Submitted to: Journal of Lepidopterists Society
Publication Type: Peer reviewed journal
Publication Acceptance Date: 1/1/2000
Publication Date: 3/15/2001
Citation: Landolt, P.J., Hammond, P.C. 2001. Species' composition of moths captured in traps baited with acetic acid and 3-methyl-1-butanol, in Yakima county, Washington. Journal of Lepidopterists Society. 55:53-58. Interpretive Summary: New approaches and methods are needed to control lepidopterous larvae on agricultural crops without using broad spectrum pesticides. Chemical attractants can be used to determine the best time to use control methods and can be used directly to trap problem insect pests. Scientists at the USDA-ARS Yakima Agricultural Research Laboratory are developing such attractants for use against a number of moth species that are pests of tree fruit and vegetable crops. One such lure that was recently discovered is acetic acid with 3-methyl-1-butanol, which is attractive to several moth pests in the family Noctuidae. Additional studies show that this chemical blend is attractive to a large number of species of related moths, primarily Noctuidae and including many crop pests. This information will promote additional work and will direct research to develop these chemicals as lures and baits for these additional problem species.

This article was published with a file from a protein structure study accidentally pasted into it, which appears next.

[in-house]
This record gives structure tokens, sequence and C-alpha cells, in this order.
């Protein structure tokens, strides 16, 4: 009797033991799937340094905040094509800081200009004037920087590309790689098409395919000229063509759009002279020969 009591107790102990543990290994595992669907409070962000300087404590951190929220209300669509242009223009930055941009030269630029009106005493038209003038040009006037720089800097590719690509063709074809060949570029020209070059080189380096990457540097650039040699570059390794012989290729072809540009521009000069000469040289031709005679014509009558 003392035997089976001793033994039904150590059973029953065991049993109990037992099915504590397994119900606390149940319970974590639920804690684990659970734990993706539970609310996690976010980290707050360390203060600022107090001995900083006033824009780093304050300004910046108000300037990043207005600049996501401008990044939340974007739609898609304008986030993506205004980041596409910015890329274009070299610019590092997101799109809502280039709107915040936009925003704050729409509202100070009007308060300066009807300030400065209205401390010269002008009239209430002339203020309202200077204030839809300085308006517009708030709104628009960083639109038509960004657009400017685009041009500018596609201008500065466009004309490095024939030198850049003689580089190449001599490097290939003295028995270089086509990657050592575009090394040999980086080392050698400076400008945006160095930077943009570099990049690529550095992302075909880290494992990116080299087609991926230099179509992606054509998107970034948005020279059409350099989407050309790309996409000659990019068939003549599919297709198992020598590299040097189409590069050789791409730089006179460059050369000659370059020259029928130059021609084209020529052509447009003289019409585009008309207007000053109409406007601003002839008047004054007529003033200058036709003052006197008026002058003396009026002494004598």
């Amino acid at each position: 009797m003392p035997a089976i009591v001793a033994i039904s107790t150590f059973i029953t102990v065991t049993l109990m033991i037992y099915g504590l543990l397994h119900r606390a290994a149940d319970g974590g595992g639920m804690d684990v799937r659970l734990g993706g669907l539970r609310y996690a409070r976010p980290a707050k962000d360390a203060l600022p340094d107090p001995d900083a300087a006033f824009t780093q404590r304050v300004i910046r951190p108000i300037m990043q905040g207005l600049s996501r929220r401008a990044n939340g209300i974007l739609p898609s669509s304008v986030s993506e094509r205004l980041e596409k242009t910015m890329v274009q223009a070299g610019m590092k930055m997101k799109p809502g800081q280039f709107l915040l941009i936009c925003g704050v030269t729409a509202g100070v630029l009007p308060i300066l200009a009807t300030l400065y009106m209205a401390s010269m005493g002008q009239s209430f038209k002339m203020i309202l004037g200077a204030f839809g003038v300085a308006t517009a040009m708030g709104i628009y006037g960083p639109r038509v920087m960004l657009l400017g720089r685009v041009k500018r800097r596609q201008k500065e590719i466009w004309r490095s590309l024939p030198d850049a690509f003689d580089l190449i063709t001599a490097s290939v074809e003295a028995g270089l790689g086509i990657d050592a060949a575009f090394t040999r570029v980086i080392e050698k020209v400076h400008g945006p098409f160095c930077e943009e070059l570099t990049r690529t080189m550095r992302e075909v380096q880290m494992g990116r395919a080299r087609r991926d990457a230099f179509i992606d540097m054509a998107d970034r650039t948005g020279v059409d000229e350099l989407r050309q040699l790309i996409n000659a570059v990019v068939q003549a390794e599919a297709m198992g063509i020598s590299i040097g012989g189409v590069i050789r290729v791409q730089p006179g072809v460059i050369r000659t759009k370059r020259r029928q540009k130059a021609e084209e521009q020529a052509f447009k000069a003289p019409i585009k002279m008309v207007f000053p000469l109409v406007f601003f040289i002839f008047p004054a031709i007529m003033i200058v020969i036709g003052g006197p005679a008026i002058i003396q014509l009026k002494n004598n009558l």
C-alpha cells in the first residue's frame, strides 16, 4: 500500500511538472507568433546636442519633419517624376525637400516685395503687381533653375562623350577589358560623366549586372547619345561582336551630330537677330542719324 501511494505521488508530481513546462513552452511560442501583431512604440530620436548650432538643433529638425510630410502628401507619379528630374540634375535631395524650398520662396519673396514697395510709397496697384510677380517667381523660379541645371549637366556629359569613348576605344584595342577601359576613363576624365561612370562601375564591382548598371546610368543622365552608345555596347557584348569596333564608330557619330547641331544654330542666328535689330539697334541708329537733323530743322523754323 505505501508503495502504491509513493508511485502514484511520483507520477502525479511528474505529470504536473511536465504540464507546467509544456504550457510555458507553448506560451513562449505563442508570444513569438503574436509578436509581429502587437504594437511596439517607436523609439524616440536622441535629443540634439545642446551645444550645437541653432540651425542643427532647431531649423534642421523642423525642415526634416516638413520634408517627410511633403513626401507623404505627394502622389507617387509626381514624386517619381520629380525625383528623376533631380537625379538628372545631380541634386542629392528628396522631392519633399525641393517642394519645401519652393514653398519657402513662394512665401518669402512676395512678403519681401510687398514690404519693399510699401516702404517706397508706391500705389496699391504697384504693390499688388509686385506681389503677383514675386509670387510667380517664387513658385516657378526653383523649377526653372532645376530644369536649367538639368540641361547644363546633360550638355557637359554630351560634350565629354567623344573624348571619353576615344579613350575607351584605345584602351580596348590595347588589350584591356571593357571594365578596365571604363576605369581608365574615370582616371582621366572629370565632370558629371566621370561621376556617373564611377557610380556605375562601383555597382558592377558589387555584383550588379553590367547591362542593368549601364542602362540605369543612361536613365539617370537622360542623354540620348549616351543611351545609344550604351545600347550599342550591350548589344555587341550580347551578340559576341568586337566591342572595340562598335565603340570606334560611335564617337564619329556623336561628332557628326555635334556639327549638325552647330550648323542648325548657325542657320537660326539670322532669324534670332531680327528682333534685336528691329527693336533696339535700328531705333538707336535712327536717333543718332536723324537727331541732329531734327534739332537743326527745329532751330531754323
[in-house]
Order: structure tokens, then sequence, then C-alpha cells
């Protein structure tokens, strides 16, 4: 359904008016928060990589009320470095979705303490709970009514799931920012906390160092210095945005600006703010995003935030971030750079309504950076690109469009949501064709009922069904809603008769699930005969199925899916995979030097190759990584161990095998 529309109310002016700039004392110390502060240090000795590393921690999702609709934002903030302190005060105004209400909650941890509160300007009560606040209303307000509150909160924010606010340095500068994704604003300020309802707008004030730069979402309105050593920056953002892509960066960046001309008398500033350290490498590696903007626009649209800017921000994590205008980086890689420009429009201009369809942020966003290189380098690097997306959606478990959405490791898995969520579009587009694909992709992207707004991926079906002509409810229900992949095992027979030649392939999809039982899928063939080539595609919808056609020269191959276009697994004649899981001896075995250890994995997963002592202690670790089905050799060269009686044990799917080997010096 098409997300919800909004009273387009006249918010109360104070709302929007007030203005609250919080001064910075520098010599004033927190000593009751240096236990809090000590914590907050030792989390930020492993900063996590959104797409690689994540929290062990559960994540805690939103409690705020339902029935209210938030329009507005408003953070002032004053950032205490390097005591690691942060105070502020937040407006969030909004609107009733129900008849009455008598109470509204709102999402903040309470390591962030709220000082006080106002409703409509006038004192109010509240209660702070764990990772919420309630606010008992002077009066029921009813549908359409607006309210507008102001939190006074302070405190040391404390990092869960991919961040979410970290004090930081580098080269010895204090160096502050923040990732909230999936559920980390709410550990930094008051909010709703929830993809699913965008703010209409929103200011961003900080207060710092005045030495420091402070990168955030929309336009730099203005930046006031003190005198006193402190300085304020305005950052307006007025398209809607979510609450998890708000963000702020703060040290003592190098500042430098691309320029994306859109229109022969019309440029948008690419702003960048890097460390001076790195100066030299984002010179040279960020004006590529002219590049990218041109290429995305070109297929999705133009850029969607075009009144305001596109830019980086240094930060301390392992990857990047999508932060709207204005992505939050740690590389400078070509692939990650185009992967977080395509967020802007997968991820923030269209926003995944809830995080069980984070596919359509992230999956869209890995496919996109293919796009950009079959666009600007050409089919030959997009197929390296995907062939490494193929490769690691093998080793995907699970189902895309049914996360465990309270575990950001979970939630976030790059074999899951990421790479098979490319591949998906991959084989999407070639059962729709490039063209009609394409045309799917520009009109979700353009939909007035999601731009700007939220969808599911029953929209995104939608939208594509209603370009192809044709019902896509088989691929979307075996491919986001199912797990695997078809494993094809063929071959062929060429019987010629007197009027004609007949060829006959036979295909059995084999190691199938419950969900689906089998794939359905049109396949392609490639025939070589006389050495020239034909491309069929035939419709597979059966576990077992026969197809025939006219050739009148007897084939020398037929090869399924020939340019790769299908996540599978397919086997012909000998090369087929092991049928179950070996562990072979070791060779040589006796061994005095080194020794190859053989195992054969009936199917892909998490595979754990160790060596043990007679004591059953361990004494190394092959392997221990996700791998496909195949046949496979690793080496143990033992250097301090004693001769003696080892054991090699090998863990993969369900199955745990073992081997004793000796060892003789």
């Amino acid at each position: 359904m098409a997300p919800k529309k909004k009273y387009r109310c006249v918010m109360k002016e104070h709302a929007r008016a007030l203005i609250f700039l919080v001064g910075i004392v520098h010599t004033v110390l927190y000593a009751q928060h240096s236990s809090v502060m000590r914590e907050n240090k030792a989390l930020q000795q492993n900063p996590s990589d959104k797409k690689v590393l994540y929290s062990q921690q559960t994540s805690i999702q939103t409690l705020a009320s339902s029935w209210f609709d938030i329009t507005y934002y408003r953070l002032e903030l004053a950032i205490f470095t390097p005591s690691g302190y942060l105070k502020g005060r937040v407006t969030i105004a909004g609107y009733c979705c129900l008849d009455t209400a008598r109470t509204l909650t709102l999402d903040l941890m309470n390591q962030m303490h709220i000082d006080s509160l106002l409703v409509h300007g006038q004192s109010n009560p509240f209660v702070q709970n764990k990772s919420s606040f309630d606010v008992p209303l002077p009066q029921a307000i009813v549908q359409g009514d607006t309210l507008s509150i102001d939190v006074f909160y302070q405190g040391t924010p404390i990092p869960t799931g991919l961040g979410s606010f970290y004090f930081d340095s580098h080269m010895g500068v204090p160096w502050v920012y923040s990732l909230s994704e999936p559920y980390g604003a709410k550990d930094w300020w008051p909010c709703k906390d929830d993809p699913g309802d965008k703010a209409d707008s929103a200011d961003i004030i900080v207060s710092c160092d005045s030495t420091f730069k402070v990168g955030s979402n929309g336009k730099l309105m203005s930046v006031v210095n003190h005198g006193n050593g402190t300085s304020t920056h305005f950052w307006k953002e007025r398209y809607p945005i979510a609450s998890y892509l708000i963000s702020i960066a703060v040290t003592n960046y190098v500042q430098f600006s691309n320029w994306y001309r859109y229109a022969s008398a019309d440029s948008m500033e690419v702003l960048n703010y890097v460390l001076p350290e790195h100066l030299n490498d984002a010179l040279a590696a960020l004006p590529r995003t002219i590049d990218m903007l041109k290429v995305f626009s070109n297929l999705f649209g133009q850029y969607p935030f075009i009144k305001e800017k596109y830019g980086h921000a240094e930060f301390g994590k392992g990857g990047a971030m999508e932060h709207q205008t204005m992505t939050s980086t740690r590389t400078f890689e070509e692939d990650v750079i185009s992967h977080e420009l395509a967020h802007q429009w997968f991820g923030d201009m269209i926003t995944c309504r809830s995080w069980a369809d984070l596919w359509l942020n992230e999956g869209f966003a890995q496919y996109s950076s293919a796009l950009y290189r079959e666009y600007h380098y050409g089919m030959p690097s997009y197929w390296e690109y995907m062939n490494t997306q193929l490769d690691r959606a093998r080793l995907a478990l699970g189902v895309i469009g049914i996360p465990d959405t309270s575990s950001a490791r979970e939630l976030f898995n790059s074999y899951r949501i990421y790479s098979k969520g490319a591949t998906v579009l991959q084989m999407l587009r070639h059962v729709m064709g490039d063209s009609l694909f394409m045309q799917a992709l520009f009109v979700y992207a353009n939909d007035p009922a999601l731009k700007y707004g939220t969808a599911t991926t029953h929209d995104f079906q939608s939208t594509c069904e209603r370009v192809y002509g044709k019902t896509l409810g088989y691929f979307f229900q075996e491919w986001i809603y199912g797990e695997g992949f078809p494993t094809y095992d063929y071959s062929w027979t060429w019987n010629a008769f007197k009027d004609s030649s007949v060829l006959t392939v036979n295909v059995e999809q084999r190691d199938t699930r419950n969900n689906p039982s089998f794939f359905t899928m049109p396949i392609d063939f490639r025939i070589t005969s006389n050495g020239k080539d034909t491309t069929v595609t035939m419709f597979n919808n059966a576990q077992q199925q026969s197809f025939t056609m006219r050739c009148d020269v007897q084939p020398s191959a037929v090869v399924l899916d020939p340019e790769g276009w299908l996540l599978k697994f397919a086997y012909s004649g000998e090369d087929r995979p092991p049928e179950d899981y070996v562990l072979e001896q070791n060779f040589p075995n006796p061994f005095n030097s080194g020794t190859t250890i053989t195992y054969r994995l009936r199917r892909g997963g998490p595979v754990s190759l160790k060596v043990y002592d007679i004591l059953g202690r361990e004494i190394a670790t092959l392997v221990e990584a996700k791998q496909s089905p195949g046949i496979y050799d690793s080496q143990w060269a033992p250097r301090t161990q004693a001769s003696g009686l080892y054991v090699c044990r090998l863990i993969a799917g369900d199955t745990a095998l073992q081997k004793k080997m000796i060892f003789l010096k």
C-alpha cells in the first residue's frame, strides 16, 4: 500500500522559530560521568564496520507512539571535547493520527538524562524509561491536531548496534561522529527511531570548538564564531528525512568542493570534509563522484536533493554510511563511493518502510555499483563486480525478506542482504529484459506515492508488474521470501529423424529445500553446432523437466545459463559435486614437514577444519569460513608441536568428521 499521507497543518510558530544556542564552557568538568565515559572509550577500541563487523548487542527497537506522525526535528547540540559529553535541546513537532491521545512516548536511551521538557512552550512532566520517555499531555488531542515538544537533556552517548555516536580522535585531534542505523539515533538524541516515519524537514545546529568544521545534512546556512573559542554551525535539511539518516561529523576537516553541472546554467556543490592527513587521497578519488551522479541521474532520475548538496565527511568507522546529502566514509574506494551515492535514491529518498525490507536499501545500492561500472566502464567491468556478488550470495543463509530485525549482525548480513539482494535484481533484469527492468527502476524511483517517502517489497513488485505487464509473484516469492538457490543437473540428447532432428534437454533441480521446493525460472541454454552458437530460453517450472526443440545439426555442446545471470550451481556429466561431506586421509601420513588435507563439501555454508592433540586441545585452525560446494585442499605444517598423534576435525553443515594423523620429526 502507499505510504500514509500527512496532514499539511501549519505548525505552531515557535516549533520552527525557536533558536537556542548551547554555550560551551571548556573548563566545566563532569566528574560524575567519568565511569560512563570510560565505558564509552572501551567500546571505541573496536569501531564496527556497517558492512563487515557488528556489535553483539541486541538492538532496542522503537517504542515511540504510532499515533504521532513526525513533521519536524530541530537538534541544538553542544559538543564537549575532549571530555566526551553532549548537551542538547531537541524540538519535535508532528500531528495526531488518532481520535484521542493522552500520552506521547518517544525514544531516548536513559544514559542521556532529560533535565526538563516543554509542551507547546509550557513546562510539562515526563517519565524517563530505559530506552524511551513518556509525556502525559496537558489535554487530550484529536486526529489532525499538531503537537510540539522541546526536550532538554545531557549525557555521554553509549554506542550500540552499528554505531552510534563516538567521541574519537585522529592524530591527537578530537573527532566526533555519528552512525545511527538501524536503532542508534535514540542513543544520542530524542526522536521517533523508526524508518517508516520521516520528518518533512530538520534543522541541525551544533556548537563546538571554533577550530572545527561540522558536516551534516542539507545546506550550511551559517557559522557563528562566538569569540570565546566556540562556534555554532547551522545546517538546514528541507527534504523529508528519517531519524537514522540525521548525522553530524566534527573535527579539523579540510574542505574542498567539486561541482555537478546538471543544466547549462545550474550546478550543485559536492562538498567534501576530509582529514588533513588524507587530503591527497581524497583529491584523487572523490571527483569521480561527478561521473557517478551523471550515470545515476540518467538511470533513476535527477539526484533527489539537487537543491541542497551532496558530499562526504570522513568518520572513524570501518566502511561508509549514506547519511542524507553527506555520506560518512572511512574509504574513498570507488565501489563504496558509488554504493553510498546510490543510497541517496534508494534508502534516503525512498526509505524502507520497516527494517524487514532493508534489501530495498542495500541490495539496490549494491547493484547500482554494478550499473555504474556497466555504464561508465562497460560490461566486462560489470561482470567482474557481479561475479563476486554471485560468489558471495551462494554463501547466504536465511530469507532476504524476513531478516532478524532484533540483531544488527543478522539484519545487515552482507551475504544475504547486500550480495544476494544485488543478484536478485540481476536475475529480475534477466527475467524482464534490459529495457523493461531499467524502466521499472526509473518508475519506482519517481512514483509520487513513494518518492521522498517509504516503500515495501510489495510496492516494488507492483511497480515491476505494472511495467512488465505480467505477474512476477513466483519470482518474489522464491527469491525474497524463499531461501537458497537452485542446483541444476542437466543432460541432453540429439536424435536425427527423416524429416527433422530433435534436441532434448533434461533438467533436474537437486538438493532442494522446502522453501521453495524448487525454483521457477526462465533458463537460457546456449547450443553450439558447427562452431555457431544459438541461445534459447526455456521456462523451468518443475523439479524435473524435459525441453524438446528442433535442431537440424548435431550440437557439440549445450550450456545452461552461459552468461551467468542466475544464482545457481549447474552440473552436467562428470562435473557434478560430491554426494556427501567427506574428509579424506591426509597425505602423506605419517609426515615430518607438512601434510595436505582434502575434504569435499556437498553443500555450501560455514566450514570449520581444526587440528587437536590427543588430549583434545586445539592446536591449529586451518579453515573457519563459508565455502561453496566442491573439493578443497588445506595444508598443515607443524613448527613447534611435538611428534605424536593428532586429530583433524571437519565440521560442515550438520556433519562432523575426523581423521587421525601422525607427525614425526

Technical Abstract: Moths were captured in traps baited with acetic acid and 3-methyl-1-butanol at 4 sites in Yakima County, Washington, from March to October, 1999. Nine hundred and ninety-one moths captured were identified to 60 species. Three families of Lepidoptera were represented: Noctuidae, Thyatiridae, and Pyralidae. The majority of species (90%) and individuals (90%) were noctuids. These included numbers of several pest species: the forage looper Caenurgina erechtea Cramer, glassy cutworm Apamea devastator Brace, bertha armyworm Mamestra configurata Walker, true armyworm Pseudaletia unipuncta Haworth, and spotted cutworm Xestia c-nigrum L., Noctuids collected included representatives of the subfamilies Catocolinae, Cuculliinae, Hadeninae, Amphipyrinae, and Noctuinae. The majority of moths trapped were captured during late summer.